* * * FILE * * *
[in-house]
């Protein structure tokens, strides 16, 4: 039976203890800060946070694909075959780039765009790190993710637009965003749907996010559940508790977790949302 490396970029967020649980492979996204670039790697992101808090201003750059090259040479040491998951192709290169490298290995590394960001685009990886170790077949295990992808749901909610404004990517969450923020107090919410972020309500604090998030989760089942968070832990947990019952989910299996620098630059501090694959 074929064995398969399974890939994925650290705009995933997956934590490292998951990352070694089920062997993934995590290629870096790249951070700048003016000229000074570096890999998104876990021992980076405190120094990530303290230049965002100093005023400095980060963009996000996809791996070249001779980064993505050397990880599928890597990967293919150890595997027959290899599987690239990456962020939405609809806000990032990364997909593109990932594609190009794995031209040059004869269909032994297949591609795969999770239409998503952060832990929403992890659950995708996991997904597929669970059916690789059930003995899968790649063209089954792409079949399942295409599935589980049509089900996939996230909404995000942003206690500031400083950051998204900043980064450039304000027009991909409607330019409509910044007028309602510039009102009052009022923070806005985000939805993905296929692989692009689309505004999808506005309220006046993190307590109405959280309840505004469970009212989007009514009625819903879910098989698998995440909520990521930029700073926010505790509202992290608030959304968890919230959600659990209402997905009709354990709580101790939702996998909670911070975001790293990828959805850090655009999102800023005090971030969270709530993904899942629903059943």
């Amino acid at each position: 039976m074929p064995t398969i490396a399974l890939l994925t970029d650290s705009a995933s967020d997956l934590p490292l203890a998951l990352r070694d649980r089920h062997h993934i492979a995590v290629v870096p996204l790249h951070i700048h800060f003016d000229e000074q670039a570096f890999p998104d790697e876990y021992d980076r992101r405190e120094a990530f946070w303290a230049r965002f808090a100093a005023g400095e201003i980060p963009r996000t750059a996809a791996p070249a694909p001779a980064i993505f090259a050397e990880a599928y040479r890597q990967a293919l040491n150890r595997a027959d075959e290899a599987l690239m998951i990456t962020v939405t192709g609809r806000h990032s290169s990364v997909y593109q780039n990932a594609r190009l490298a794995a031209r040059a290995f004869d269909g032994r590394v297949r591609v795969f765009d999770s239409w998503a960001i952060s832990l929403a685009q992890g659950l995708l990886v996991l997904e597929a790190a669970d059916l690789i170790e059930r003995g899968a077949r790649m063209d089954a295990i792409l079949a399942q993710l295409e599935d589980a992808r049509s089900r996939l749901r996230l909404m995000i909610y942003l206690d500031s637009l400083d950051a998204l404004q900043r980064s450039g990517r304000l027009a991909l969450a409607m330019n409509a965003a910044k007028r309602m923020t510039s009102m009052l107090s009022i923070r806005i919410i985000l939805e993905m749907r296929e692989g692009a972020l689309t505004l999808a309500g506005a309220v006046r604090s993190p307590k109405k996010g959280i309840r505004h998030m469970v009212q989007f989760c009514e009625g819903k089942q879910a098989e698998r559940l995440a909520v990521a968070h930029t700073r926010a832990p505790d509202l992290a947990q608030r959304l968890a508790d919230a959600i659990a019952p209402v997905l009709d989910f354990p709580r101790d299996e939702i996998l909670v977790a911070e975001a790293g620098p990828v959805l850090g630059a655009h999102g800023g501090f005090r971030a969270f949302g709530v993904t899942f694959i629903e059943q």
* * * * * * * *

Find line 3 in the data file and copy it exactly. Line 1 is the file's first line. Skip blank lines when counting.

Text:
């Amino acid at each position: 039976m074929p064995t398969i490396a399974l890939l994925t970029d650290s705009a995933s967020d997956l934590p490292l203890a998951l990352r070694d649980r089920h062997h993934i492979a995590v290629v870096p996204l790249h951070i700048h800060f003016d000229e000074q670039a570096f890999p998104d790697e876990y021992d980076r992101r405190e120094a990530f946070w303290a230049r965002f808090a100093a005023g400095e201003i980060p963009r996000t750059a996809a791996p070249a694909p001779a980064i993505f090259a050397e990880a599928y040479r890597q990967a293919l040491n150890r595997a027959d075959e290899a599987l690239m998951i990456t962020v939405t192709g609809r806000h990032s290169s990364v997909y593109q780039n990932a594609r190009l490298a794995a031209r040059a290995f004869d269909g032994r590394v297949r591609v795969f765009d999770s239409w998503a960001i952060s832990l929403a685009q992890g659950l995708l990886v996991l997904e597929a790190a669970d059916l690789i170790e059930r003995g899968a077949r790649m063209d089954a295990i792409l079949a399942q993710l295409e599935d589980a992808r049509s089900r996939l749901r996230l909404m995000i909610y942003l206690d500031s637009l400083d950051a998204l404004q900043r980064s450039g990517r304000l027009a991909l969450a409607m330019n409509a965003a910044k007028r309602m923020t510039s009102m009052l107090s009022i923070r806005i919410i985000l939805e993905m749907r296929e692989g692009a972020l689309t505004l999808a309500g506005a309220v006046r604090s993190p307590k109405k996010g959280i309840r505004h998030m469970v009212q989007f989760c009514e009625g819903k089942q879910a098989e698998r559940l995440a909520v990521a968070h930029t700073r926010a832990p505790d509202l992290a947990q608030r959304l968890a508790d919230a959600i659990a019952p209402v997905l009709d989910f354990p709580r101790d299996e939702i996998l909670v977790a911070e975001a790293g620098p990828v959805l850090g630059a655009h999102g800023g501090f005090r971030a969270f949302g709530v993904t899942f694959i629903e059943q």